Stop Toxic Mercury Pollution

Mercury drops isolated on white. Infinite depth of focus

Target: Environmental Protection Agency Administrator Gina McCarthy

Goal: Protect environmental and human health by eliminating sources of mercury pollution.

Global mercury pollution has a significant and lasting effect on human and animal health, but there are still plenty of unnatural sources of the toxic substance leaking into our air, water, and food. When mercury is deposited in waterways, fish at the top of the aquatic food chain can have extremely elevated levels of mercury which can be passed on to humans or wildlife who consume these fish.  The EPA needs to continue to work to control the amount of mercury released, reduce emissions, and conduct further research to determine the best approaches to use.

Most of the mercury found in the United States is deposited by global sources such as volcanoes, forest fires, coal-fired power plants, gold production and gold mining. Because mercury is an element, it cannot be broken down into a harmless substance. Mercury evaporates easily and travels in the atmosphere causing local and global pollution. Historically, deposited mercury is also re-emitted into the atmosphere.

The EPA must work with manufacturers to reduce the amount of mercury being used. Continuing to replace mercury-releasing coal with natural gas in power plants will greatly reduce mercury in the atmosphere. Additionally, dental facilities which use mercury in implants discharge mercury into the atmosphere and there are two remaining chloralkali chemical plants in the United States which still use mercury.

The EPA also needs to expand its bilateral mercury cooperation programs in Asia, enforce the protocol on heavy metals, promote the United Nations Environment Program Global Mercury Partnership, and work with countries to eliminate mercury-containing medical devices in hospitals. The general public can also reduce the amount of mercury by purchasing mercury-free thermometers, thermostats, relays and switches, and barometers. Be sure to recycle old items containing mercury according to your local hazardous waste collection program.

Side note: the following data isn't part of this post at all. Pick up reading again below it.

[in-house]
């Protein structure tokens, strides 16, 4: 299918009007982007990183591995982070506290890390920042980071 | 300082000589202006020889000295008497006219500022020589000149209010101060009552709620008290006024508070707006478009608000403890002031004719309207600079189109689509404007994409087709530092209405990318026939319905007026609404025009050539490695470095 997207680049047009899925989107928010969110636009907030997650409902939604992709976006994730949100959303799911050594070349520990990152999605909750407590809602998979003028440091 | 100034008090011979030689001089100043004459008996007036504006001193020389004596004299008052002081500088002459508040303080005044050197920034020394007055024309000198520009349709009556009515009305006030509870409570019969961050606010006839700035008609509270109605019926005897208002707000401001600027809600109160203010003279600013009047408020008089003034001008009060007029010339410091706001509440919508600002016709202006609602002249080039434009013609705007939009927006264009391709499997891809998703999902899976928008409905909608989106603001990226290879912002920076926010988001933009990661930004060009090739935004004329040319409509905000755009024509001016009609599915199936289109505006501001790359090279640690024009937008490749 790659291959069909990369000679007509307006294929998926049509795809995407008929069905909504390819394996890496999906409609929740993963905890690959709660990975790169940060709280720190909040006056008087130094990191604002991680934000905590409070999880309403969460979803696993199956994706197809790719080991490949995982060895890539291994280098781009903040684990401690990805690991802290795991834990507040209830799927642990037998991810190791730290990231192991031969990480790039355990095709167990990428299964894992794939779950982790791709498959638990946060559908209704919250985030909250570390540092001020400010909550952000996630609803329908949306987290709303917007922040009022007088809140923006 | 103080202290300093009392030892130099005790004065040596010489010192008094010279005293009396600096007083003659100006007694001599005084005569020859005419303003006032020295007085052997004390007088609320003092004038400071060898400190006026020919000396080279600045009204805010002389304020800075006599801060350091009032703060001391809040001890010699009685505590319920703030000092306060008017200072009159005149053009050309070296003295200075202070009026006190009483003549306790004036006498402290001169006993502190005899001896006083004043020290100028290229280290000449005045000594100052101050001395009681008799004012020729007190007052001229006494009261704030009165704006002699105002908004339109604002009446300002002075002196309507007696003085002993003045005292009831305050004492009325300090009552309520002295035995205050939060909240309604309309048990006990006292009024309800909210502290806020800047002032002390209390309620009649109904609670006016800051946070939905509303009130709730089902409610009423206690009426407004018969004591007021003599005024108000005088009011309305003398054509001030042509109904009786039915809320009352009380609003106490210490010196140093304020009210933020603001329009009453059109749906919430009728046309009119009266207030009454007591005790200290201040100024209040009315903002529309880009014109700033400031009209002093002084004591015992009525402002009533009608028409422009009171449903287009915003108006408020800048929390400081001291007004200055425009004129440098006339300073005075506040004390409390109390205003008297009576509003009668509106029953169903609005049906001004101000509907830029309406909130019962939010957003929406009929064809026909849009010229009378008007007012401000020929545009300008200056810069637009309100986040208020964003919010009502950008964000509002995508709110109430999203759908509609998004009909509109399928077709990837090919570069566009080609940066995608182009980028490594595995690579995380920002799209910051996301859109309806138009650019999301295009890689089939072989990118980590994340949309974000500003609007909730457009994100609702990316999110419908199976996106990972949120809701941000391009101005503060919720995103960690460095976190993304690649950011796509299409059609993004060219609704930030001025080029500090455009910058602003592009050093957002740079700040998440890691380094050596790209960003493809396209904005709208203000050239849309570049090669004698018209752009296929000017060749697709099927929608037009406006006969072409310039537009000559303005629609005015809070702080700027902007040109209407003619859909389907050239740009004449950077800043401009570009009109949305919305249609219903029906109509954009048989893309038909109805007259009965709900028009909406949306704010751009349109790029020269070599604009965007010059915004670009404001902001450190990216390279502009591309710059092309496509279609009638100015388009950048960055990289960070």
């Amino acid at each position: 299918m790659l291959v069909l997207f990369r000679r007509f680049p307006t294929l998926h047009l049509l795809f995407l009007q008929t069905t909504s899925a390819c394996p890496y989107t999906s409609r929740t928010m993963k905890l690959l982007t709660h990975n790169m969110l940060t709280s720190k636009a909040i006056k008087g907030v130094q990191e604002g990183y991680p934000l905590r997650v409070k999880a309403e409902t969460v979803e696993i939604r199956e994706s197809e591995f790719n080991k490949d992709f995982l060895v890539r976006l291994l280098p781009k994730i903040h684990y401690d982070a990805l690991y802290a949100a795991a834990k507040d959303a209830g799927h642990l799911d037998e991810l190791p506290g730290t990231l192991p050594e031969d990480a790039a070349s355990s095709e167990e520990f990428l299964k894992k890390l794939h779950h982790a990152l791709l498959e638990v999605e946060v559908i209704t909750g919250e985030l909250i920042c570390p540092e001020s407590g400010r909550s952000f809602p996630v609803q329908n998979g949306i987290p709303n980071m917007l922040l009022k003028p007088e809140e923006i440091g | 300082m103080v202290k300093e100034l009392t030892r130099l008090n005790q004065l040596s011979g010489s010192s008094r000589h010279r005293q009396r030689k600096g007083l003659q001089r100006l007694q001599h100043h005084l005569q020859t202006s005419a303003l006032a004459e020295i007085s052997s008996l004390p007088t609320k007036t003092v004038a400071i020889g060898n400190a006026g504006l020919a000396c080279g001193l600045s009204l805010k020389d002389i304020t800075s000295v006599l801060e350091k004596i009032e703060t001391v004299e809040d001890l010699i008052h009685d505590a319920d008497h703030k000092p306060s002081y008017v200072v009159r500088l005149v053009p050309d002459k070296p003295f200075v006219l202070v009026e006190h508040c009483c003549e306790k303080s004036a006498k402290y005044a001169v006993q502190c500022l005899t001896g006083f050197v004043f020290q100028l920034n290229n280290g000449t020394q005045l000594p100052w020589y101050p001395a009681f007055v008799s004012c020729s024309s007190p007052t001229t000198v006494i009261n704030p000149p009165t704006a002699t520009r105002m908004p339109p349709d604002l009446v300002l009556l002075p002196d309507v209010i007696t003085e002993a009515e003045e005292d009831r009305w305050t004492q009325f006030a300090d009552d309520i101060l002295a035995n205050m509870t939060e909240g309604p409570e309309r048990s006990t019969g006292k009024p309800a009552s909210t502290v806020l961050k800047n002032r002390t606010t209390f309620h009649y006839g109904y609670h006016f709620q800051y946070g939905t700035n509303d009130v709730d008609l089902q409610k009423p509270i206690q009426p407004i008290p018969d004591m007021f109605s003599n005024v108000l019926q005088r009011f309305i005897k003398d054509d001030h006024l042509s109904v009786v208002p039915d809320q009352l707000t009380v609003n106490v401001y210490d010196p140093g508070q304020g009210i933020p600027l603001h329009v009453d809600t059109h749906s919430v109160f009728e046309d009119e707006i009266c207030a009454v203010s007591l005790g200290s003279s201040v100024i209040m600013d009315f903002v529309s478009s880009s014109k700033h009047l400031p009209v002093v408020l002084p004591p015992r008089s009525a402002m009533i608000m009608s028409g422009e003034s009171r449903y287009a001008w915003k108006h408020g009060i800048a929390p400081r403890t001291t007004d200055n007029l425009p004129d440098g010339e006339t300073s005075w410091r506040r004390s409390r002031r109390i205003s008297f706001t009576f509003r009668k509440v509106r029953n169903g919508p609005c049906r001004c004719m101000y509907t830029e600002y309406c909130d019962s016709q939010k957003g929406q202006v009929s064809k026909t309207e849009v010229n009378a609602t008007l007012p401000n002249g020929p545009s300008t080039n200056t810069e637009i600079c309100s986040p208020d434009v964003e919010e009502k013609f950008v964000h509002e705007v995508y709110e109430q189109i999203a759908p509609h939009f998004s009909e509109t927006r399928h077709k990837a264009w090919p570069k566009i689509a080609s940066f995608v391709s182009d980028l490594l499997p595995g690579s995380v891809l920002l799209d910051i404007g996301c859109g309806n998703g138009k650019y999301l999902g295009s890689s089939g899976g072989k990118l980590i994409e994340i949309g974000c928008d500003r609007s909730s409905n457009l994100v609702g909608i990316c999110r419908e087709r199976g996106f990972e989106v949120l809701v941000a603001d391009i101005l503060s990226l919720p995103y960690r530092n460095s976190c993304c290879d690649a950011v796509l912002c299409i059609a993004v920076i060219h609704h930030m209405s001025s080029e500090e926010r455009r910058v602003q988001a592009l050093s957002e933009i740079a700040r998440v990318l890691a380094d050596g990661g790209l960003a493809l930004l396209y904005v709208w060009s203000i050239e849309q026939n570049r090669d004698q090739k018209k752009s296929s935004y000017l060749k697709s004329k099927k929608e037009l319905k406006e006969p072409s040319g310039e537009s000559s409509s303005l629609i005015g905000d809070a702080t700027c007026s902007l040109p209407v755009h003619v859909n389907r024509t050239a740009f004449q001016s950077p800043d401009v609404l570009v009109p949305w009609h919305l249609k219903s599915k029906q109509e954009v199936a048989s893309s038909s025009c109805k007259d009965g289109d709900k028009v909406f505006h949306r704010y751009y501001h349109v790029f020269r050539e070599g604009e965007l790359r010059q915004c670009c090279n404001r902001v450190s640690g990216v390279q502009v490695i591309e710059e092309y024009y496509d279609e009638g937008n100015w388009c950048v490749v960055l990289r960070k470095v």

By signing this petition below, you will urge Administrator McCarthy to continue to work nationally and internationally to reduce global mercury usage.

PETITION LETTER:

Dear Administrator McCarthy,

The use of mercury in chemical plants, cement kilns, batteries, and other household products muse be reduced or eliminated. Americans face a barrage of unavoidable pollutants every day. If the EPA can continue to work to eliminate mercury as one of these pollutants, then both humans and wildlife can live a more healthy existence.

Naturally-occurring or historically-deposited mercury cannot be eliminated, but its use in thermometers, thermostats, barometers, and switches and relays can be discontinued. Additionally, the two remaining U.S. chloralkali chemical plants need to be phased out or converted into non-mercury producing plants.

I urge you to work to further reduce and eliminate global mercury usage. Please take action to improve the world’s health today.

Sincerely,

[Your Name Here]

Photo Credit: Marcel

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4 Comments

  1. steve brutte says:

    Walmart sells hundreds of millions of mercury containing CFL bulbs per year and refuses to take them back for recycling. They refused to comment when I contacted them. Yet they claim that they are so concerned about our environment. In Europe the merchants who sell these mercury bulbs are requiredc by law to take them back for recycling.

  2. Patrick Généreux says:

    Mankind is a whole fucking fail…

  3. Dolores Campbell says:

    If mercury is so toxic – which we all know it is – then why are they putting it in our flu and vaccination shots?

  4. Mercury is dangerous in two ways: 1) in large enough concentrations it can kill human beings & 2) in even smaller concentrations it can cause damage to the brain.
    This therefore is a serious issue that must be addressed.

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